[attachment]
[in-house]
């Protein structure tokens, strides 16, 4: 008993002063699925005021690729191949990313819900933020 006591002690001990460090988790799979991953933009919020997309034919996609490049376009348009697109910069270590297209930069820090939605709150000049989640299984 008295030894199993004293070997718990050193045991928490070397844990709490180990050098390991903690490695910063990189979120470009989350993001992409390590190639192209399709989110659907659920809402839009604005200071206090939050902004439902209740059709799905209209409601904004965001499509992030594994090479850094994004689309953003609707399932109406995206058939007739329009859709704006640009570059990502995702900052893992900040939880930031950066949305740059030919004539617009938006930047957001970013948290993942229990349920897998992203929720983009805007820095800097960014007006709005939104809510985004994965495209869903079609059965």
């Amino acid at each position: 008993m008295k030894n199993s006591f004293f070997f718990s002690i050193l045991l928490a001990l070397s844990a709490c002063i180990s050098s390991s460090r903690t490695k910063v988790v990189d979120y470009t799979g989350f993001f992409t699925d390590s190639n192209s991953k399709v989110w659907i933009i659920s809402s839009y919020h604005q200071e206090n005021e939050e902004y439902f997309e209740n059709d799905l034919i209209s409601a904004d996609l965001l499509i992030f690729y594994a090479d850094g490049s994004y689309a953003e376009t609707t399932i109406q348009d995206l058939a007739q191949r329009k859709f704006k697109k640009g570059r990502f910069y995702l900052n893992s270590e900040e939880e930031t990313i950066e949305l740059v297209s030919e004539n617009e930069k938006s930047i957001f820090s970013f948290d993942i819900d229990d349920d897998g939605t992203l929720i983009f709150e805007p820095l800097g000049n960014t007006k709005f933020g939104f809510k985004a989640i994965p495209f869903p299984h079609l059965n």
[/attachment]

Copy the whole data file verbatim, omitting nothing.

[in-house]
């Protein structure tokens, strides 16, 4: 008993002063699925005021690729191949990313819900933020 006591002690001990460090988790799979991953933009919020997309034919996609490049376009348009697109910069270590297209930069820090939605709150000049989640299984 008295030894199993004293070997718990050193045991928490070397844990709490180990050098390991903690490695910063990189979120470009989350993001992409390590190639192209399709989110659907659920809402839009604005200071206090939050902004439902209740059709799905209209409601904004965001499509992030594994090479850094994004689309953003609707399932109406995206058939007739329009859709704006640009570059990502995702900052893992900040939880930031950066949305740059030919004539617009938006930047957001970013948290993942229990349920897998992203929720983009805007820095800097960014007006709005939104809510985004994965495209869903079609059965």
């Amino acid at each position: 008993m008295k030894n199993s006591f004293f070997f718990s002690i050193l045991l928490a001990l070397s844990a709490c002063i180990s050098s390991s460090r903690t490695k910063v988790v990189d979120y470009t799979g989350f993001f992409t699925d390590s190639n192209s991953k399709v989110w659907i933009i659920s809402s839009y919020h604005q200071e206090n005021e939050e902004y439902f997309e209740n059709d799905l034919i209209s409601a904004d996609l965001l499509i992030f690729y594994a090479d850094g490049s994004y689309a953003e376009t609707t399932i109406q348009d995206l058939a007739q191949r329009k859709f704006k697109k640009g570059r990502f910069y995702l900052n893992s270590e900040e939880e930031t990313i950066e949305l740059v297209s030919e004539n617009e930069k938006s930047i957001f820090s970013f948290d993942i819900d229990d349920d897998g939605t992203l929720i983009f709150e805007p820095l800097g000049n960014t007006k709005f933020g939104f809510k985004a989640i994965p495209f869903p299984h079609l059965n």